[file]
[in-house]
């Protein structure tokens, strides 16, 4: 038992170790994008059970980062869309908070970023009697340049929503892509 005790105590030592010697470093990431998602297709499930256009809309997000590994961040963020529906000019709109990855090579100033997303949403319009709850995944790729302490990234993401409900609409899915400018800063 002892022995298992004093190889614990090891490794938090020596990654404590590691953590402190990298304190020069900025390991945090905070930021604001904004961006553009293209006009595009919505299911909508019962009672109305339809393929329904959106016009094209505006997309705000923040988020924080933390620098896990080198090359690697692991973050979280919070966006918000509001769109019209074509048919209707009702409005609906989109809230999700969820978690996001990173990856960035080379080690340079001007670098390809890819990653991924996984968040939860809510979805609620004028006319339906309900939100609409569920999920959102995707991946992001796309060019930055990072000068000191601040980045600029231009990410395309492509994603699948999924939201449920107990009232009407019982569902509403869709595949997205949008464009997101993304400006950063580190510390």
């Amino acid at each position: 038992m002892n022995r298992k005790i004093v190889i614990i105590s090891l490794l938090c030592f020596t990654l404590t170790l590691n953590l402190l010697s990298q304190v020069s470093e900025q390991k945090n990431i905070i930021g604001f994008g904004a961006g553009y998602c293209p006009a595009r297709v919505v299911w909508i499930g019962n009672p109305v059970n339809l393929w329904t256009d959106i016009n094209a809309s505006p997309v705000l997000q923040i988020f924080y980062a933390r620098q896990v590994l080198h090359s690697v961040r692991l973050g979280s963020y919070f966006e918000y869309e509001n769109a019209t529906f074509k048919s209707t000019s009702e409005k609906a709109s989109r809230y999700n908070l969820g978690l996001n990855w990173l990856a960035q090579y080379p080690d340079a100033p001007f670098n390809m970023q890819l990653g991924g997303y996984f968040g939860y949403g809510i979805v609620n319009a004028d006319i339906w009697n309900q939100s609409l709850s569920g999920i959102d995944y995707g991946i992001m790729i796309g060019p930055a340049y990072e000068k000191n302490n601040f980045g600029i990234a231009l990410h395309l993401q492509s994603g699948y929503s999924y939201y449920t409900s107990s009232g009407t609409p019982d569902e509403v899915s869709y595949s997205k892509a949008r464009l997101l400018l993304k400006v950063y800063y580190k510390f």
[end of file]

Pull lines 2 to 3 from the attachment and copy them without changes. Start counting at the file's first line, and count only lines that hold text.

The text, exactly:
């Protein structure tokens, strides 16, 4: 038992170790994008059970980062869309908070970023009697340049929503892509 005790105590030592010697470093990431998602297709499930256009809309997000590994961040963020529906000019709109990855090579100033997303949403319009709850995944790729302490990234993401409900609409899915400018800063 002892022995298992004093190889614990090891490794938090020596990654404590590691953590402190990298304190020069900025390991945090905070930021604001904004961006553009293209006009595009919505299911909508019962009672109305339809393929329904959106016009094209505006997309705000923040988020924080933390620098896990080198090359690697692991973050979280919070966006918000509001769109019209074509048919209707009702409005609906989109809230999700969820978690996001990173990856960035080379080690340079001007670098390809890819990653991924996984968040939860809510979805609620004028006319339906309900939100609409569920999920959102995707991946992001796309060019930055990072000068000191601040980045600029231009990410395309492509994603699948999924939201449920107990009232009407019982569902509403869709595949997205949008464009997101993304400006950063580190510390």
């Amino acid at each position: 038992m002892n022995r298992k005790i004093v190889i614990i105590s090891l490794l938090c030592f020596t990654l404590t170790l590691n953590l402190l010697s990298q304190v020069s470093e900025q390991k945090n990431i905070i930021g604001f994008g904004a961006g553009y998602c293209p006009a595009r297709v919505v299911w909508i499930g019962n009672p109305v059970n339809l393929w329904t256009d959106i016009n094209a809309s505006p997309v705000l997000q923040i988020f924080y980062a933390r620098q896990v590994l080198h090359s690697v961040r692991l973050g979280s963020y919070f966006e918000y869309e509001n769109a019209t529906f074509k048919s209707t000019s009702e409005k609906a709109s989109r809230y999700n908070l969820g978690l996001n990855w990173l990856a960035q090579y080379p080690d340079a100033p001007f670098n390809m970023q890819l990653g991924g997303y996984f968040g939860y949403g809510i979805v609620n319009a004028d006319i339906w009697n309900q939100s609409l709850s569920g999920i959102d995944y995707g991946i992001m790729i796309g060019p930055a340049y990072e000068k000191n302490n601040f980045g600029i990234a231009l990410h395309l993401q492509s994603g699948y929503s999924y939201y449920t409900s107990s009232g009407t609409p019982d569902e509403v899915s869709y595949s997205k892509a949008r464009l997101l400018l993304k400006v950063y800063y580190k510390f």